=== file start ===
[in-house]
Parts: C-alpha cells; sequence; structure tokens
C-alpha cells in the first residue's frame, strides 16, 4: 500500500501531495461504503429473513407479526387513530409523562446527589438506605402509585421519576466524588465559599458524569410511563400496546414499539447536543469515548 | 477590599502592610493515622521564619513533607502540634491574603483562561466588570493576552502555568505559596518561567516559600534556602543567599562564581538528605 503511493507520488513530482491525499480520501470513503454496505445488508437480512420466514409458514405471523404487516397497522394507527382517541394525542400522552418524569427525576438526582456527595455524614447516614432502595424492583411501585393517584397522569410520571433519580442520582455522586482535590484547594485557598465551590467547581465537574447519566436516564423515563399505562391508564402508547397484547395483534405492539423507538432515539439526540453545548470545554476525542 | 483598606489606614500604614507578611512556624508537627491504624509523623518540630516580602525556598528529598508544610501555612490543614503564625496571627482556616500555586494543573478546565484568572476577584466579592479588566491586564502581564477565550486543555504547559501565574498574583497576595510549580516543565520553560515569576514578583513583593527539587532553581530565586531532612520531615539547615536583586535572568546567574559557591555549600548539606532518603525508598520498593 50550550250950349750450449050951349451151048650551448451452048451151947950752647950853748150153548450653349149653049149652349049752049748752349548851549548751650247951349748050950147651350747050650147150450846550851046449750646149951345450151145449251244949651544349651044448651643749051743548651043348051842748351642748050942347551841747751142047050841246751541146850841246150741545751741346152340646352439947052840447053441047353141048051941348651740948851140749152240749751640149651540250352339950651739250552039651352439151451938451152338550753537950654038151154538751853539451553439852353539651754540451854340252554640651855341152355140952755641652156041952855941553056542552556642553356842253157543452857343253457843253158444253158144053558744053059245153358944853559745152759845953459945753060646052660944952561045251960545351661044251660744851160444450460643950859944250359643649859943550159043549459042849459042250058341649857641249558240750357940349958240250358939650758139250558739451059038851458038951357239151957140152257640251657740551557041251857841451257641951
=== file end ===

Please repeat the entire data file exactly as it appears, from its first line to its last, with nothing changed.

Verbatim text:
[in-house]
Parts: C-alpha cells; sequence; structure tokens
C-alpha cells in the first residue's frame, strides 16, 4: 500500500501531495461504503429473513407479526387513530409523562446527589438506605402509585421519576466524588465559599458524569410511563400496546414499539447536543469515548 | 477590599502592610493515622521564619513533607502540634491574603483562561466588570493576552502555568505559596518561567516559600534556602543567599562564581538528605 503511493507520488513530482491525499480520501470513503454496505445488508437480512420466514409458514405471523404487516397497522394507527382517541394525542400522552418524569427525576438526582456527595455524614447516614432502595424492583411501585393517584397522569410520571433519580442520582455522586482535590484547594485557598465551590467547581465537574447519566436516564423515563399505562391508564402508547397484547395483534405492539423507538432515539439526540453545548470545554476525542 | 483598606489606614500604614507578611512556624508537627491504624509523623518540630516580602525556598528529598508544610501555612490543614503564625496571627482556616500555586494543573478546565484568572476577584466579592479588566491586564502581564477565550486543555504547559501565574498574583497576595510549580516543565520553560515569576514578583513583593527539587532553581530565586531532612520531615539547615536583586535572568546567574559557591555549600548539606532518603525508598520498593 50550550250950349750450449050951349451151048650551448451452048451151947950752647950853748150153548450653349149653049149652349049752049748752349548851549548751650247951349748050950147651350747050650147150450846550851046449750646149951345450151145449251244949651544349651044448651643749051743548651043348051842748351642748050942347551841747751142047050841246751541146850841246150741545751741346152340646352439947052840447053441047353141048051941348651740948851140749152240749751640149651540250352339950651739250552039651352439151451938451152338550753537950654038151154538751853539451553439852353539651754540451854340252554640651855341152355140952755641652156041952855941553056542552556642553356842253157543452857343253457843253158444253158144053558744053059245153358944853559745152759845953459945753060646052660944952561045251960545351661044251660744851160444450460643950859944250359643649859943550159043549459042849459042250058341649857641249558240750357940349958240250358939650758139250558739451059038851458038951357239151957140152257640251657740551557041251857841451257641951